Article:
Washington Editor

WASHINGTON - With legislation moving forward to protect patient privacy, Francis Collins, director of the National Human Genome Research Institute, said that "we can't fail to live up to our scientific responsibilities."

An ardent advocate of policy to prevent genomics initiatives from excluding medical treatment based on genetic predisposition, he addressed a crowd gathered last week at the National Press Club. The event was hosted by the Personalized Medicine Coalition, a recently founded non-profit group aimed at educating the public and government on the potential impact of predictive tools on health care.

Collins stressed that consumer protection must be a priority that needs to be addressed through effective legislation. Indeed, a bill could soon be on the Senate floor to tackle that very issue.

"If we don't do this," Collins said, "I can tell you of patients who will be afraid of information that otherwise might be helpful."

Other issues that are rising to the surface as personalized medicine develops relate to validation, regulation and reimbursement. Collins said he favors an approval process for predictive tests that would include several government agencies such as the FDA and Centers for Disease Control and Prevention, as well as professional societies, consumers, health care providers and third-party payers.

Additional concerns relate to the marketing of personalized medicine products, such as a DNA storage kit marketed on the Internet by Target Corp., as well as public and professional education. The U.S. surgeon general's family history initiative is designed to aid in the former, while the latter cause is being taken up by the National Coalition for Health Professional Education in Genetics.

"Individuals alive now, who count on us for the future of medicine, are not going to be well served if we don't tackle some of these difficult problems," Collins said.

He also discussed progress by the International HapMap Consortium, which recently received an additional $3.3 million in public-private support. He said the project would be completed in seven months.

Last week, the consortium said it planned to create a more powerful map of human genetic variation than originally envisioned. The project was launched in October 2002, and by the end of this month, the group will complete its first draft of the human haplotype map. It will consist of 1 million single nucleotide polymorphisms.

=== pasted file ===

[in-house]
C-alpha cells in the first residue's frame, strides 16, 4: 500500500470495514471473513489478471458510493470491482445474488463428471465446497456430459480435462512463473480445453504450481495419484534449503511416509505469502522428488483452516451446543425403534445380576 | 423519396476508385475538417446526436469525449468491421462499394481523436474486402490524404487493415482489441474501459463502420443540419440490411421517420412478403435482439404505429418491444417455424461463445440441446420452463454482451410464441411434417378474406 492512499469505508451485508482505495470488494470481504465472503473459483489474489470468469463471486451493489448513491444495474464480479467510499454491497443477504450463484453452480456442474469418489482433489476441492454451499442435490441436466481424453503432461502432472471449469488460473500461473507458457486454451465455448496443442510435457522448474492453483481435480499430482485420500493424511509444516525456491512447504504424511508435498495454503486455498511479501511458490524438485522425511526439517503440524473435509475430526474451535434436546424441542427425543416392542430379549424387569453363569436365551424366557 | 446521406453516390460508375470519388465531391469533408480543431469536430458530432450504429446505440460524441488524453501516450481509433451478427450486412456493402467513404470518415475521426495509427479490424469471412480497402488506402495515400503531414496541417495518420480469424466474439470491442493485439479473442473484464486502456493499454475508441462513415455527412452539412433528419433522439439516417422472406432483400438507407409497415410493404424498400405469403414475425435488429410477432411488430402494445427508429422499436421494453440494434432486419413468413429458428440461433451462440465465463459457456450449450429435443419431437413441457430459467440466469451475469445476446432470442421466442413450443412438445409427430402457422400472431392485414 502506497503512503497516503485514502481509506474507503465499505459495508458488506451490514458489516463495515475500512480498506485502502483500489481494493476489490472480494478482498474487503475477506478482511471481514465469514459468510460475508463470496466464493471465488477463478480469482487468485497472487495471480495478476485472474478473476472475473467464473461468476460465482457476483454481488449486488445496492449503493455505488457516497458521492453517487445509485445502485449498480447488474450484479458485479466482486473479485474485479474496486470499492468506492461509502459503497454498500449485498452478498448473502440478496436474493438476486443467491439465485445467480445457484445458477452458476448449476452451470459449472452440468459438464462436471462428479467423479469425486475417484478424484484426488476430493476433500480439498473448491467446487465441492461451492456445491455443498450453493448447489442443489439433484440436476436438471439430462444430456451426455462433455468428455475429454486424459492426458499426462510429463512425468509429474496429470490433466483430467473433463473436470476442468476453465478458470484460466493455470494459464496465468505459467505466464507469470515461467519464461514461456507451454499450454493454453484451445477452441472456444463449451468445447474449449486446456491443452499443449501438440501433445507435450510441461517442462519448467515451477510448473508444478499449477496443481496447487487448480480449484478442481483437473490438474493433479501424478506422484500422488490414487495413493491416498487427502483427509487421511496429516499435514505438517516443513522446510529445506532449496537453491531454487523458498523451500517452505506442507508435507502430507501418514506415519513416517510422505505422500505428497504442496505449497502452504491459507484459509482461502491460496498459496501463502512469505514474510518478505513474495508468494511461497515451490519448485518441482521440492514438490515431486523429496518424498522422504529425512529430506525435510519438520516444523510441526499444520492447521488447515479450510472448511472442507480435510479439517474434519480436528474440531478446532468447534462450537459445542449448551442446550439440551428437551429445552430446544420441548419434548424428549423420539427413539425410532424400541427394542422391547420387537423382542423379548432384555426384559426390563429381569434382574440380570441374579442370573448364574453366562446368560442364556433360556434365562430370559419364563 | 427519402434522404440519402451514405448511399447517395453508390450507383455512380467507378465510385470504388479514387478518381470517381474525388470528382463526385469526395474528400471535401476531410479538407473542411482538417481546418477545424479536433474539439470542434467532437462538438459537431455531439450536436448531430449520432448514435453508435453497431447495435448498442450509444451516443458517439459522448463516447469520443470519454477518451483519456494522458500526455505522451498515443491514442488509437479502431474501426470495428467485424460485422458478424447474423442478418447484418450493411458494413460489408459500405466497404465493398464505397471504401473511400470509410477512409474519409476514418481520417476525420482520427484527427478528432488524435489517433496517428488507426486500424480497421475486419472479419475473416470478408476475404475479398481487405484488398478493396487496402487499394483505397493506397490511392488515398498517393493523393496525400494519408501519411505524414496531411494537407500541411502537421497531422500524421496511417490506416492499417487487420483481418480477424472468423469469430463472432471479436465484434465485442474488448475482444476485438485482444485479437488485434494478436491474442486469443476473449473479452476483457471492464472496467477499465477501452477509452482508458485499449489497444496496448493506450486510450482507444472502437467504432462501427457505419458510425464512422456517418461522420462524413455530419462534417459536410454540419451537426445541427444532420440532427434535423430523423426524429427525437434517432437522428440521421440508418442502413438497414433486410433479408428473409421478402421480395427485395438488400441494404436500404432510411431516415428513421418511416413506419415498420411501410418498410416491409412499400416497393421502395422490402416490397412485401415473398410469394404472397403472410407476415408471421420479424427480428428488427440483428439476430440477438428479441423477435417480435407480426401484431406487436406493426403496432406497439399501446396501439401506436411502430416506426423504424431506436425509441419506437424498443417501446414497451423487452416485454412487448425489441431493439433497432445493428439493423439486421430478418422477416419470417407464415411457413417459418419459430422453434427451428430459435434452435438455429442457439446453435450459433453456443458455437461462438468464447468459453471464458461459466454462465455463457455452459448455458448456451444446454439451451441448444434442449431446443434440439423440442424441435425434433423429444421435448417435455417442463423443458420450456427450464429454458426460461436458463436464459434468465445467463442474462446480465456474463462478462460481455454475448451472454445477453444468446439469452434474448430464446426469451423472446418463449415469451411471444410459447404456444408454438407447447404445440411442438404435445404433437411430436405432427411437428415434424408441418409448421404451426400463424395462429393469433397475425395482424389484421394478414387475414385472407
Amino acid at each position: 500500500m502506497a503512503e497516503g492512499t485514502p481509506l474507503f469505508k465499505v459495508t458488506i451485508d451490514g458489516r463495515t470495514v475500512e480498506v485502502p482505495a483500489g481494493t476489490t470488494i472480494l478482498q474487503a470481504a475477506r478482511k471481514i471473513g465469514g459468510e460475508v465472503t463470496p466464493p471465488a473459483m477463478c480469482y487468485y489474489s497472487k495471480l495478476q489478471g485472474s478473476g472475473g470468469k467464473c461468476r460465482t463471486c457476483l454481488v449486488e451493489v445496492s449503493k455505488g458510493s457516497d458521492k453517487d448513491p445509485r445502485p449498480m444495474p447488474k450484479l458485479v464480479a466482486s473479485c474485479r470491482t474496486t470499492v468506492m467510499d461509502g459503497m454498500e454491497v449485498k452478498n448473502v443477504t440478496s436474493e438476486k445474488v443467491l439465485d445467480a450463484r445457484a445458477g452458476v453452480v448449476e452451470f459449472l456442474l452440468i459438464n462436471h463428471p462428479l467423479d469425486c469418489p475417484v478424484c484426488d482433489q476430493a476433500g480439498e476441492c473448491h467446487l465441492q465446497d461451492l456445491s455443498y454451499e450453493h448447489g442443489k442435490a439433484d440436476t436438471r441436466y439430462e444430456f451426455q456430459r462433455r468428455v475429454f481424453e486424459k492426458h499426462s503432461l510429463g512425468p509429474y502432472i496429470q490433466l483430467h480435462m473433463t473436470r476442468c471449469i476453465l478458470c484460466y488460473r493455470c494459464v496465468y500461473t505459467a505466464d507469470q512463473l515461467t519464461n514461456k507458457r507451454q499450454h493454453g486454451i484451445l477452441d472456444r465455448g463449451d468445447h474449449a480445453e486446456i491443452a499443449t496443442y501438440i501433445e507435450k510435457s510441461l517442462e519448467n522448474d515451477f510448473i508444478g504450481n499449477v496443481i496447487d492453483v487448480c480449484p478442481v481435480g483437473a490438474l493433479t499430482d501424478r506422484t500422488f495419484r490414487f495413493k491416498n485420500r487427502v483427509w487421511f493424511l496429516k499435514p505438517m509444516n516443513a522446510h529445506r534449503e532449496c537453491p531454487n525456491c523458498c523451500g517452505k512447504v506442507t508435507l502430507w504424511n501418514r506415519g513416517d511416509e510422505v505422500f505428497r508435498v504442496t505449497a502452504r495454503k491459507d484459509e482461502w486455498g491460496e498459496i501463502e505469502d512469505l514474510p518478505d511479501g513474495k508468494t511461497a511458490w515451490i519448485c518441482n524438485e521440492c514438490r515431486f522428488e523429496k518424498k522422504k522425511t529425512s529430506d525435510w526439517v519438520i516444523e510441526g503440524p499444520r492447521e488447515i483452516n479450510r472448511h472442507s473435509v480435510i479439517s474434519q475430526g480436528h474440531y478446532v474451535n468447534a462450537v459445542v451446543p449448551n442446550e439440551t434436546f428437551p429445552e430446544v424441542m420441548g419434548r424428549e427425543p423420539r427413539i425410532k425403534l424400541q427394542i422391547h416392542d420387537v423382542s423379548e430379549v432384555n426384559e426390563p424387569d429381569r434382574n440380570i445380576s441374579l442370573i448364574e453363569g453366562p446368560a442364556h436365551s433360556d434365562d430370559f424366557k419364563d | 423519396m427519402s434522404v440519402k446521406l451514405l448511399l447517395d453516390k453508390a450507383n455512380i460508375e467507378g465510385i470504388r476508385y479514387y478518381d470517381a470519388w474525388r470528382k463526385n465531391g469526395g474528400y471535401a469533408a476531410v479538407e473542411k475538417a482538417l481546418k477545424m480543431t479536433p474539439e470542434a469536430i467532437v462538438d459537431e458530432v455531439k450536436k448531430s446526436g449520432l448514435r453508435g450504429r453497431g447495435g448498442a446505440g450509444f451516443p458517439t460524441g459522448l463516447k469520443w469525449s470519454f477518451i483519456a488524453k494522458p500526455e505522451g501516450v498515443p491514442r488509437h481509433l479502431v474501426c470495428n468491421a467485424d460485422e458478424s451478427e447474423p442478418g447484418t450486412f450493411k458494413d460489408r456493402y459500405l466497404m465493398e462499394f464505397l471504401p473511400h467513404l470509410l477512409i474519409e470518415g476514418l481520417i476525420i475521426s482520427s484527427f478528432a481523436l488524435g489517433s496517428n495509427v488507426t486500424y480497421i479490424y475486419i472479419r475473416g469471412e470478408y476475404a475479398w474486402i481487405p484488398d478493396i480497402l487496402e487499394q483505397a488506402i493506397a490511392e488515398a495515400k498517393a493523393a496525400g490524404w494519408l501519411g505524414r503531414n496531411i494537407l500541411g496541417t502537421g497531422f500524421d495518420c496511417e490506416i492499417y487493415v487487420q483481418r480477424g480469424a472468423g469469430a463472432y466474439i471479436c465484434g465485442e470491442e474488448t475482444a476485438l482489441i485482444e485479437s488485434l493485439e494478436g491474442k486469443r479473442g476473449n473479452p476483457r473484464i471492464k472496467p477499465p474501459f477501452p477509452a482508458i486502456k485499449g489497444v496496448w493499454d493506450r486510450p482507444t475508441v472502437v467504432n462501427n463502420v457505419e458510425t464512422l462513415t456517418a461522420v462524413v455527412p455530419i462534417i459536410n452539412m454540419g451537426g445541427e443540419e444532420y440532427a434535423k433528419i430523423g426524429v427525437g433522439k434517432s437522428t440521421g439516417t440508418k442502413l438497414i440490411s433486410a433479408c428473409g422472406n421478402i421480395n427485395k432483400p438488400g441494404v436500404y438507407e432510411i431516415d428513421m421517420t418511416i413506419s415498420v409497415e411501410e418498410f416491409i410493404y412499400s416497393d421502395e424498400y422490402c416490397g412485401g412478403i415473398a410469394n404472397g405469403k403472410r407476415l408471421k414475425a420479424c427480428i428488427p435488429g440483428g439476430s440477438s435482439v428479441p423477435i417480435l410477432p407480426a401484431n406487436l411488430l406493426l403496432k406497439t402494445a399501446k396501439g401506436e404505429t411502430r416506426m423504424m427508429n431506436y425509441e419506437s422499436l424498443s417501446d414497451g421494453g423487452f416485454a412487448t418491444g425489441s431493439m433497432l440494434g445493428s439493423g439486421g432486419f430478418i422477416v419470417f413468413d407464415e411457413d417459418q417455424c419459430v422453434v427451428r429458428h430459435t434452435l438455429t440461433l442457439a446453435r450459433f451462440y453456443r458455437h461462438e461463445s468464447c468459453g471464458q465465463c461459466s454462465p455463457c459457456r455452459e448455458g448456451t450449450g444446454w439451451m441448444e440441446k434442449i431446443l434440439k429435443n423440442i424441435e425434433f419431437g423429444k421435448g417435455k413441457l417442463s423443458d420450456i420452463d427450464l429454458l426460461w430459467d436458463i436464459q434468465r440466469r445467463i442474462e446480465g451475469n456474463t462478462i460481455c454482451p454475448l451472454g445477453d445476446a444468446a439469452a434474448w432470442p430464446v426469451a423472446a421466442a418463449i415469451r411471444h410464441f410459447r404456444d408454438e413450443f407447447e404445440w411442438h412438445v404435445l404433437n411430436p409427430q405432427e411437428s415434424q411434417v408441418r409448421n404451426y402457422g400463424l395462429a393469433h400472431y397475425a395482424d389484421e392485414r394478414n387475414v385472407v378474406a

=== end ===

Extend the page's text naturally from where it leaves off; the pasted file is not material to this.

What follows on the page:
The consortium's new version of the HapMap will be about five times denser than the original plan.

The National Human Genome Research Institute is part of the National Institutes of Health in Bethesda, Md.

Biogeneric Event To Be Held This Week

The myriad issues related to generic biologicals will take center stage over the next three days at a scientific workshop on follow-on protein pharmaceuticals to be held in Arlington, Va.

The seminar will examine topics such as the chemistry, manufacturing and controls, pharmacology/toxicology, clinical pharmacology and clinical aspects for assessment of the quality, safety and efficacy of follow-on protein products. It will focus on recombinant and natural protein products that are directly administered to humans. Synthetic peptides, in vitro diagnostics and devices will not be covered.

The FDA and the Drug Information Association are co-sponsoring the event, and the FDA said findings that stem from the workshop will contribute to a foundation it is developing for regulatory guidance.

NIH Pushing For Faster Data Publication

A new voluntary policy at the NIH is urging scientists to publicly release manuscripts from institute-supported research as soon as possible, and within 12 months of final publication.

The mandate is designed to accelerate access to published articles. Such peer-reviewed, NIH-funded research publications will be available in a web-based archive to be managed by the National Library of Medicine, a component of the NIH. The policy conflicts with the traditionally long scientific publication rules, but the NIH said it will create a preserved archive for internal use that would be more accessible to the public, health care providers, educators and scientists.

Beginning May 2, the policy requests that NIH-funded scientists submit an electronic version of the author's final manuscript, upon acceptance for publication, resulting from research supported in whole or in part by the government organization. The new guidelines allow authors to designate a time frame for public release - ranging from immediate access after final publication to a 12-month delay - when they submit their manuscripts to the NIH.

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